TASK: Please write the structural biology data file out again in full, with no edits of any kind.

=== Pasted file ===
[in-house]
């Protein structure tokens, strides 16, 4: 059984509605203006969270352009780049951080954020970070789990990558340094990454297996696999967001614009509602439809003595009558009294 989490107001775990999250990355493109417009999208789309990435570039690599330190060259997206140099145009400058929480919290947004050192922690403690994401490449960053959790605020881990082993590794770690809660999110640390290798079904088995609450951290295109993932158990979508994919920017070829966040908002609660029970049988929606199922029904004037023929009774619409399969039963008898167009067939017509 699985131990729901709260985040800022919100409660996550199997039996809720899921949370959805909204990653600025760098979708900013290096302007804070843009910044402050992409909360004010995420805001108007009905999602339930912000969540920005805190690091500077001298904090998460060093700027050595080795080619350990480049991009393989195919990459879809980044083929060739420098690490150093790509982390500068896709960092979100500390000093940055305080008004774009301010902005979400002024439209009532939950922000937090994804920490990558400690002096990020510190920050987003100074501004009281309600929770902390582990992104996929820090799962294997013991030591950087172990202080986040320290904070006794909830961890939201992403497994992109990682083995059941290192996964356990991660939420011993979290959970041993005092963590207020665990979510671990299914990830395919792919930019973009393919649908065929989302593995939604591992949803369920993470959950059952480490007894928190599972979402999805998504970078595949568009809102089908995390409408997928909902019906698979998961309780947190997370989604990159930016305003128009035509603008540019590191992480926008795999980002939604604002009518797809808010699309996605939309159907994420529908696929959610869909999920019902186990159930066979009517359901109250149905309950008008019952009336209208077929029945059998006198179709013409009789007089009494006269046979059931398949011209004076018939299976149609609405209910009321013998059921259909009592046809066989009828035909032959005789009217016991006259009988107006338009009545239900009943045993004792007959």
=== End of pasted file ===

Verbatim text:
[in-house]
């Protein structure tokens, strides 16, 4: 059984509605203006969270352009780049951080954020970070789990990558340094990454297996696999967001614009509602439809003595009558009294 989490107001775990999250990355493109417009999208789309990435570039690599330190060259997206140099145009400058929480919290947004050192922690403690994401490449960053959790605020881990082993590794770690809660999110640390290798079904088995609450951290295109993932158990979508994919920017070829966040908002609660029970049988929606199922029904004037023929009774619409399969039963008898167009067939017509 699985131990729901709260985040800022919100409660996550199997039996809720899921949370959805909204990653600025760098979708900013290096302007804070843009910044402050992409909360004010995420805001108007009905999602339930912000969540920005805190690091500077001298904090998460060093700027050595080795080619350990480049991009393989195919990459879809980044083929060739420098690490150093790509982390500068896709960092979100500390000093940055305080008004774009301010902005979400002024439209009532939950922000937090994804920490990558400690002096990020510190920050987003100074501004009281309600929770902390582990992104996929820090799962294997013991030591950087172990202080986040320290904070006794909830961890939201992403497994992109990682083995059941290192996964356990991660939420011993979290959970041993005092963590207020665990979510671990299914990830395919792919930019973009393919649908065929989302593995939604591992949803369920993470959950059952480490007894928190599972979402999805998504970078595949568009809102089908995390409408997928909902019906698979998961309780947190997370989604990159930016305003128009035509603008540019590191992480926008795999980002939604604002009518797809808010699309996605939309159907994420529908696929959610869909999920019902186990159930066979009517359901109250149905309950008008019952009336209208077929029945059998006198179709013409009789007089009494006269046979059931398949011209004076018939299976149609609405209910009321013998059921259909009592046809066989009828035909032959005789009217016991006259009988107006338009009545239900009943045993004792007959």